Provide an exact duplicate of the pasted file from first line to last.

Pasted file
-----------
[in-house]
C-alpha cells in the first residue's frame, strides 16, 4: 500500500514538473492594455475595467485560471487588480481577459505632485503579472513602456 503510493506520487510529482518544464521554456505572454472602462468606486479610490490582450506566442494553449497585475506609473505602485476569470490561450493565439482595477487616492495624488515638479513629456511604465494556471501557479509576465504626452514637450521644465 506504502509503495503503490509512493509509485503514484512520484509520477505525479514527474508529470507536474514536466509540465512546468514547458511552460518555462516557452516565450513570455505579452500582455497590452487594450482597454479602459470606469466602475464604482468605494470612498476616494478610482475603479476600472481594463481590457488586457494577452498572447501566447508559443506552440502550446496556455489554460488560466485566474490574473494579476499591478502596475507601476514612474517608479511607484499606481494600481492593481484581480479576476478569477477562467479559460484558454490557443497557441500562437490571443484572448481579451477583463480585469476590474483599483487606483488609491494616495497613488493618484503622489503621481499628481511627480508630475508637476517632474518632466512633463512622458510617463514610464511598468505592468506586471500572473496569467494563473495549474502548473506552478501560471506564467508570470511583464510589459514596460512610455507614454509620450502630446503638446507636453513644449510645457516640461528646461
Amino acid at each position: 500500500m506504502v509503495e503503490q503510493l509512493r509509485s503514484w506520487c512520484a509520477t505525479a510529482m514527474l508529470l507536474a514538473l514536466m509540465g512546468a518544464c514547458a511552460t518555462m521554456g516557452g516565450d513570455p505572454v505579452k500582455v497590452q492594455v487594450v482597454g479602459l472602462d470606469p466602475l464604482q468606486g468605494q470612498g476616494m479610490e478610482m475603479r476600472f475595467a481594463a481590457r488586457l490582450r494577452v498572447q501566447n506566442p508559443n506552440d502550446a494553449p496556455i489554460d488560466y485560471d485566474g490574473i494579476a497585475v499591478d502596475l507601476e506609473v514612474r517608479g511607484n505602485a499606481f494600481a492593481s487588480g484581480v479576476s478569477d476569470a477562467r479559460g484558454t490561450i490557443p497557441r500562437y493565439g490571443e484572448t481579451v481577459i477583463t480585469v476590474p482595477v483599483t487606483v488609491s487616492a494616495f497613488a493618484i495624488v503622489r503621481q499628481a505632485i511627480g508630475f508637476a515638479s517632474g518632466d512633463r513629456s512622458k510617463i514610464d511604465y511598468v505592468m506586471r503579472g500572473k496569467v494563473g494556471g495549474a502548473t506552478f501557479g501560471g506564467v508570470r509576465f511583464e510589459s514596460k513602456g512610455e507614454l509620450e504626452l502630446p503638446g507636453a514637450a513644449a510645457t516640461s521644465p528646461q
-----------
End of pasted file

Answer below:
[in-house]
C-alpha cells in the first residue's frame, strides 16, 4: 500500500514538473492594455475595467485560471487588480481577459505632485503579472513602456 503510493506520487510529482518544464521554456505572454472602462468606486479610490490582450506566442494553449497585475506609473505602485476569470490561450493565439482595477487616492495624488515638479513629456511604465494556471501557479509576465504626452514637450521644465 506504502509503495503503490509512493509509485503514484512520484509520477505525479514527474508529470507536474514536466509540465512546468514547458511552460518555462516557452516565450513570455505579452500582455497590452487594450482597454479602459470606469466602475464604482468605494470612498476616494478610482475603479476600472481594463481590457488586457494577452498572447501566447508559443506552440502550446496556455489554460488560466485566474490574473494579476499591478502596475507601476514612474517608479511607484499606481494600481492593481484581480479576476478569477477562467479559460484558454490557443497557441500562437490571443484572448481579451477583463480585469476590474483599483487606483488609491494616495497613488493618484503622489503621481499628481511627480508630475508637476517632474518632466512633463512622458510617463514610464511598468505592468506586471500572473496569467494563473495549474502548473506552478501560471506564467508570470511583464510589459514596460512610455507614454509620450502630446503638446507636453513644449510645457516640461528646461
Amino acid at each position: 500500500m506504502v509503495e503503490q503510493l509512493r509509485s503514484w506520487c512520484a509520477t505525479a510529482m514527474l508529470l507536474a514538473l514536466m509540465g512546468a518544464c514547458a511552460t518555462m521554456g516557452g516565450d513570455p505572454v505579452k500582455v497590452q492594455v487594450v482597454g479602459l472602462d470606469p466602475l464604482q468606486g468605494q470612498g476616494m479610490e478610482m475603479r476600472f475595467a481594463a481590457r488586457l490582450r494577452v498572447q501566447n506566442p508559443n506552440d502550446a494553449p496556455i489554460d488560466y485560471d485566474g490574473i494579476a497585475v499591478d502596475l507601476e506609473v514612474r517608479g511607484n505602485a499606481f494600481a492593481s487588480g484581480v479576476s478569477d476569470a477562467r479559460g484558454t490561450i490557443p497557441r500562437y493565439g490571443e484572448t481579451v481577459i477583463t480585469v476590474p482595477v483599483t487606483v488609491s487616492a494616495f497613488a493618484i495624488v503622489r503621481q499628481a505632485i511627480g508630475f508637476a515638479s517632474g518632466d512633463r513629456s512622458k510617463i514610464d511604465y511598468v505592468m506586471r503579472g500572473k496569467v494563473g494556471g495549474a502548473t506552478f501557479g501560471g506564467v508570470r509576465f511583464e510589459s514596460k513602456g512610455e507614454l509620450e504626452l502630446p503638446g507636453a514637450a513644449a510645457t516640461s521644465p528646461q